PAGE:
Online addresses would soon look a lot more diversified as the organization that oversees web identities is expected to approve a proposal to create an unlimited number of so-called top-level domains the familiar suffixes like ".Com" at the end of Web addresses.
Under the plan, the Internet Corporation for Assigned Names and Numbers (ICANN) will allow organizations to apply for any top-level domain, a media report said on Thursday.
Businesses, for example, could use brand names such as ".Ibm" or ".Ebay" in their Web addresses. Cities could sign up for names like ".Nyc" or ".Berlin," the Wall Street Journal reported.
It will also be possible to apply to use more general terms, such as ".News" or ".Sports," to define sites associated with groups or categories of information.
ICANN, a nonprofit group that acts as regulator for the Internet, expects the change to spur the creation of many more Web sites -- and to allow individuals and organizations to express their identities in useful new ways, the report said.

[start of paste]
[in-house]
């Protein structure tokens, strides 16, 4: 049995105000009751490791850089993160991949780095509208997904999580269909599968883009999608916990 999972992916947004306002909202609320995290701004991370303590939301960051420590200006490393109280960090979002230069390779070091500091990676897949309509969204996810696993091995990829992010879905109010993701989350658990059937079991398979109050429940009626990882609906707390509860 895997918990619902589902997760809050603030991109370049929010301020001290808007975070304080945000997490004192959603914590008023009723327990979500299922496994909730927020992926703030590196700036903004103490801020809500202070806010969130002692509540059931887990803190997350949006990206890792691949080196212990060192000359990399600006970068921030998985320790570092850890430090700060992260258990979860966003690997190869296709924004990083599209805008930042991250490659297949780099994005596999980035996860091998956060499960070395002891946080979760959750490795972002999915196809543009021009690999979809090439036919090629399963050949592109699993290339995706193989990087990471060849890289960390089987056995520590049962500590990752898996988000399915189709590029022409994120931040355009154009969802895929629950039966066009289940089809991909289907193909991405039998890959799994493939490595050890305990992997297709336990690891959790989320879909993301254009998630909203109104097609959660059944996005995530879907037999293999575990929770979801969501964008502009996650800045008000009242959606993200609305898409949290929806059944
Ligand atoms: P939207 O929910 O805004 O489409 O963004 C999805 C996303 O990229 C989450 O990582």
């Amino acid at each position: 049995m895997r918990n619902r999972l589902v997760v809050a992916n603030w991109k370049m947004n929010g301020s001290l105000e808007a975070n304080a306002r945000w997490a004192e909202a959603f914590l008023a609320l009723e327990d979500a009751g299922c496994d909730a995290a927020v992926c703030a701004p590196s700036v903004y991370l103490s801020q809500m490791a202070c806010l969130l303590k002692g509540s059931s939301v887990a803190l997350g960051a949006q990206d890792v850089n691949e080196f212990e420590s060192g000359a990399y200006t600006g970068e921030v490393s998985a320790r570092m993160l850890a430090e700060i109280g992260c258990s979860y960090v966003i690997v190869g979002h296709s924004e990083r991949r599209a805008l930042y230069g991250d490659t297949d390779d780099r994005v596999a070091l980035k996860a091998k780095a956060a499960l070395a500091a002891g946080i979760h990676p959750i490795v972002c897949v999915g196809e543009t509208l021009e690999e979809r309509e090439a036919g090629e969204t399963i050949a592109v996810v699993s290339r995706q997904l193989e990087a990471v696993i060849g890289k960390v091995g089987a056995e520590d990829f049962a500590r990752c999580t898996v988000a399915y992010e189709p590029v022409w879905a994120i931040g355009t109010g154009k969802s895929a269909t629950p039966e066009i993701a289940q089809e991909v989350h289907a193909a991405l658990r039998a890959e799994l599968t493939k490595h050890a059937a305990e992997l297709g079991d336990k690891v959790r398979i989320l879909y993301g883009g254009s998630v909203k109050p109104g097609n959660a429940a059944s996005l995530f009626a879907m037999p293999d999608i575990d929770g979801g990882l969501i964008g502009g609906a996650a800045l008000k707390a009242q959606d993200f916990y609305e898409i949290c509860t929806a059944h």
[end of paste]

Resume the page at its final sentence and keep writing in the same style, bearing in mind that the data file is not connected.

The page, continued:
"This is the biggest change to the way people find each other on the Internet since its inception," Paul Twomey, ICANN's president and chief executive officer was quoted as saying.
Registering a new top-level domain will cost somewhere between USD 100,000 and USD 500,000, the group said.
When the current addressing structure for the Internet was first developed in the 1980s, few anticipated that the Web would grow into the global communications and commerce network it is today.
At the time, the Internet's overseers believed that a handful of categories ".Com" for commercial sites, ".Edu" for educational intuitions, and ".Gov" for government were adequate, the journal said.